Accepts Healthy Volunteers
Healthy volunteers are participants who do not have a disease or condition, or related conditions or symptoms
An interventional clinical study is where participants are assigned to receive one or more interventions (or no intervention) so that researchers can evaluate the effects of the interventions on biomedical or health-related outcomes.
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|18 Years and Over
This trial id was obtained from ClinicalTrials.gov, a service of the U.S. National Institutes of Health, providing information on publicly and privately supported clinical studies of human participants with locations in all 50 States and in 196 countries.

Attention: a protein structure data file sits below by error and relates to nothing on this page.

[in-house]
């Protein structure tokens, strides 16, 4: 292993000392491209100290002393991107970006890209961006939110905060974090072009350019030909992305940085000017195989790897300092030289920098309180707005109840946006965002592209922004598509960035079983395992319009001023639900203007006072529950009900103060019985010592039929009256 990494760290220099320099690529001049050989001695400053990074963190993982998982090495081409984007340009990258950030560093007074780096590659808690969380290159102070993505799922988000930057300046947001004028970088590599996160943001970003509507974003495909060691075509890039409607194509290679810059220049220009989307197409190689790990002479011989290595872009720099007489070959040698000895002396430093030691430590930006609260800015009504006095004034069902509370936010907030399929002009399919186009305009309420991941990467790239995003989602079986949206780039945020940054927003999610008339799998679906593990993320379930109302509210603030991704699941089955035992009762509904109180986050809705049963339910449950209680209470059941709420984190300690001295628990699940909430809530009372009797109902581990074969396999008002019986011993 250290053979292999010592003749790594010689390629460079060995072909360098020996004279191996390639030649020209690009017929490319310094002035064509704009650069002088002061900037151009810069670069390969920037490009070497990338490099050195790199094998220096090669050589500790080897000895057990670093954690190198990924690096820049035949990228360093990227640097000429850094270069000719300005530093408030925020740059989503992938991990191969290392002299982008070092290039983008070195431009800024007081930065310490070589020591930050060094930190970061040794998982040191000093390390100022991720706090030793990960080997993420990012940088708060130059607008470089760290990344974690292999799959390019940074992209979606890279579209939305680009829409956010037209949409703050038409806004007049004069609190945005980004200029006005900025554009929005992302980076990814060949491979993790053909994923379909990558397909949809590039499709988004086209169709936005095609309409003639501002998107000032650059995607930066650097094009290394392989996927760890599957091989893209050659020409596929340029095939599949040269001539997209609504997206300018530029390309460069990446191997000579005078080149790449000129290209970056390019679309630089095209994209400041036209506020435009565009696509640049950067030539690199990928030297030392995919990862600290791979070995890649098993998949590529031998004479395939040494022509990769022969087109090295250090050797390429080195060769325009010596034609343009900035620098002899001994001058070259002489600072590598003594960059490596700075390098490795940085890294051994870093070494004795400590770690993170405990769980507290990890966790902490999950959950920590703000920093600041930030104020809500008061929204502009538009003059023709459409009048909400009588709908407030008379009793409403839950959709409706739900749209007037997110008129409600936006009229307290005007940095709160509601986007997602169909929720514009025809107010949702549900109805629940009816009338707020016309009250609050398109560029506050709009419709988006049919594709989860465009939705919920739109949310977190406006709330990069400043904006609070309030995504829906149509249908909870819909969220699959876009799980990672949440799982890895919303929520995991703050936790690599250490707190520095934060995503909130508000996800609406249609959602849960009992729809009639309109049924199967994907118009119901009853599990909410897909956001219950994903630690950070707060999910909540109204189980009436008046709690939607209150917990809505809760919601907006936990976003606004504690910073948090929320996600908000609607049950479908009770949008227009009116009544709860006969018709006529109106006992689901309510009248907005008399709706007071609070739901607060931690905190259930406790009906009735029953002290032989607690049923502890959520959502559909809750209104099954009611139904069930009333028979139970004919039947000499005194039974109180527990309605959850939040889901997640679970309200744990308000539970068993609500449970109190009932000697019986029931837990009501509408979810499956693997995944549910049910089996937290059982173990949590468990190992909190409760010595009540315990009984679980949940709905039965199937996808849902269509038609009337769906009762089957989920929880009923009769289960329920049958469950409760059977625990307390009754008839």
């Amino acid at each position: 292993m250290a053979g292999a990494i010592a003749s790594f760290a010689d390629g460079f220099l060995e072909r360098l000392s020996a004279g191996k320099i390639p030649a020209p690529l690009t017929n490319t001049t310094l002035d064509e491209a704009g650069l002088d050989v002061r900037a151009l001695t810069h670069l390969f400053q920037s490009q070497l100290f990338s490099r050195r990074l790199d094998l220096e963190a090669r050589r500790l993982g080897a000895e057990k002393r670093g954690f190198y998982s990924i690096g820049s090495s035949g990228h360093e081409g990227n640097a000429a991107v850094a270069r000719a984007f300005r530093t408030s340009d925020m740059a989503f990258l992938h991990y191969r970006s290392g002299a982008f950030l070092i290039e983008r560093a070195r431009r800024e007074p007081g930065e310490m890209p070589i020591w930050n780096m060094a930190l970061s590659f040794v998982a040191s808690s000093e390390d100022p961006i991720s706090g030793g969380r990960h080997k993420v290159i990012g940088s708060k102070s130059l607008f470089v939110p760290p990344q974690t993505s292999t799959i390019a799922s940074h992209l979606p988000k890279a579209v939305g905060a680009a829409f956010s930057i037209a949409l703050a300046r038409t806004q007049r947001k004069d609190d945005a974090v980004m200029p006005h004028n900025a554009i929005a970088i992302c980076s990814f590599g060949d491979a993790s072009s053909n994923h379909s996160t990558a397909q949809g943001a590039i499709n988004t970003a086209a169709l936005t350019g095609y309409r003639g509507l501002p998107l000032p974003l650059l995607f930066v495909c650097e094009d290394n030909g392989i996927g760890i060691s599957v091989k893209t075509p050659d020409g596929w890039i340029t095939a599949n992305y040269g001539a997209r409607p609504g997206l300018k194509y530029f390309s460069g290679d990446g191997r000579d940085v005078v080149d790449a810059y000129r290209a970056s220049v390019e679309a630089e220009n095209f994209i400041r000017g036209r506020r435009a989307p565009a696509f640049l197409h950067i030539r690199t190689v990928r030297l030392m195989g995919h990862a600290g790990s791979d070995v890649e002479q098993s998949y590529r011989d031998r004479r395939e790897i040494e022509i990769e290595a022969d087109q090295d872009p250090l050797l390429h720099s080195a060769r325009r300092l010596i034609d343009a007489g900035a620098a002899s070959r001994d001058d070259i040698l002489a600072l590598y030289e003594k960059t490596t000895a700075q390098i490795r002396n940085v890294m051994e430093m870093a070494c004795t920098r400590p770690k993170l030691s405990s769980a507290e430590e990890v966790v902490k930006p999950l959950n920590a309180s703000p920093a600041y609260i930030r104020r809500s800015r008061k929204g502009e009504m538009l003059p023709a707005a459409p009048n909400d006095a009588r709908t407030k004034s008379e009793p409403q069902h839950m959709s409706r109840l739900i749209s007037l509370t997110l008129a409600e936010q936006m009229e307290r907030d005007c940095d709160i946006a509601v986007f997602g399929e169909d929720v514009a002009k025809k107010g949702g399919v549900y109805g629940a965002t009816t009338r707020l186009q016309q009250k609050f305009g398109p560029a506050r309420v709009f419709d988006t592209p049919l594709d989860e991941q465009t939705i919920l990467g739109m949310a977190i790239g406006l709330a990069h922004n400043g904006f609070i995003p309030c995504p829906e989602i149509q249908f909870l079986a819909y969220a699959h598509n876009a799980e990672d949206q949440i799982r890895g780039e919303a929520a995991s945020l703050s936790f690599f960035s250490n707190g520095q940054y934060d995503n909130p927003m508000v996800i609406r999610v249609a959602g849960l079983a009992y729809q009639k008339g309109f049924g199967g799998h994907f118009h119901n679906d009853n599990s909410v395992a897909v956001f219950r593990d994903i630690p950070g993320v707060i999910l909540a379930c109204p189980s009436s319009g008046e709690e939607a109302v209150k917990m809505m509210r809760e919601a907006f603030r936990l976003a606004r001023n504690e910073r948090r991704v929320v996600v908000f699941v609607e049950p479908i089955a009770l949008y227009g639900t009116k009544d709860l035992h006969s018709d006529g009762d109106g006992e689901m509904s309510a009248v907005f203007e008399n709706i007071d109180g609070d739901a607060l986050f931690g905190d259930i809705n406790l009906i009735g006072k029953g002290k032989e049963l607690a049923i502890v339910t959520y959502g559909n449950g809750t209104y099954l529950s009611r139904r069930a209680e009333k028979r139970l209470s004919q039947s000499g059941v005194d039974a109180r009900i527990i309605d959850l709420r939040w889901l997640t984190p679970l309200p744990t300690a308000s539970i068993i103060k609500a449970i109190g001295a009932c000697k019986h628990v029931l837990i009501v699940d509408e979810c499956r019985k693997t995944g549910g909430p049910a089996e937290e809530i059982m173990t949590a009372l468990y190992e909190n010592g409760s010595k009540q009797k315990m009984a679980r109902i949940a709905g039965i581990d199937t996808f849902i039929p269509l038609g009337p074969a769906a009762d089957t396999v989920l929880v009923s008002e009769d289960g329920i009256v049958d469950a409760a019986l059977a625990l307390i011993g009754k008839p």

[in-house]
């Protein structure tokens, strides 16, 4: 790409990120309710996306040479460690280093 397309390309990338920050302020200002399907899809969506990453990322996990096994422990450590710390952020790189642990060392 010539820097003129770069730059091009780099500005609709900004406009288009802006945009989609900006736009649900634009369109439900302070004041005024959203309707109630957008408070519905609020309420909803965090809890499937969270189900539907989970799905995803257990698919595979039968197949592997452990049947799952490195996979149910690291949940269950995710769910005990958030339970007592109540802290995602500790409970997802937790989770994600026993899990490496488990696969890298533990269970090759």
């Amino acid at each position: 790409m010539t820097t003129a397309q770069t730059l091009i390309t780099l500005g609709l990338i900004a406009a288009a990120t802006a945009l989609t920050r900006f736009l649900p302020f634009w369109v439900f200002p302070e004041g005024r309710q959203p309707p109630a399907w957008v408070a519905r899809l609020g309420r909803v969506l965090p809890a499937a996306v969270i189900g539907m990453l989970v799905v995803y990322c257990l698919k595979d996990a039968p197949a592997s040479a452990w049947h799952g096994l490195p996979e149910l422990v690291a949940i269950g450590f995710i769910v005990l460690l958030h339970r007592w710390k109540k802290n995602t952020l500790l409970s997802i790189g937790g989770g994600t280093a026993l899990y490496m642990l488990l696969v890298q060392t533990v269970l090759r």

Phase 1: Studies that emphasize safety and how the drug is metabolized and excreted in humans.
Phase 2: Studies that gather preliminary data on effectiveness (whether the drug works in people who have a certain disease or condition) and additional safety data.
Phase 3: Studies that gather more information about safety and effectiveness by studying different populations and different dosages and by using the drug in combination with other drugs.
Phase 4: Studies occurring after FDA has approved a drug for marketing, efficacy, or optimal use.
The sponsor is the organization or person who oversees the clinical study and is responsible for analyzing the study data.
The person who is responsible for the scientific and technical direction of the entire clinical study.
|James R Berenson, MD
|Principal Investigator Affiliation
Category of organization(s) involved as sponsor (and collaborator) supporting the trial.
The disease, disorder, syndrome, illness, or injury that is being studied.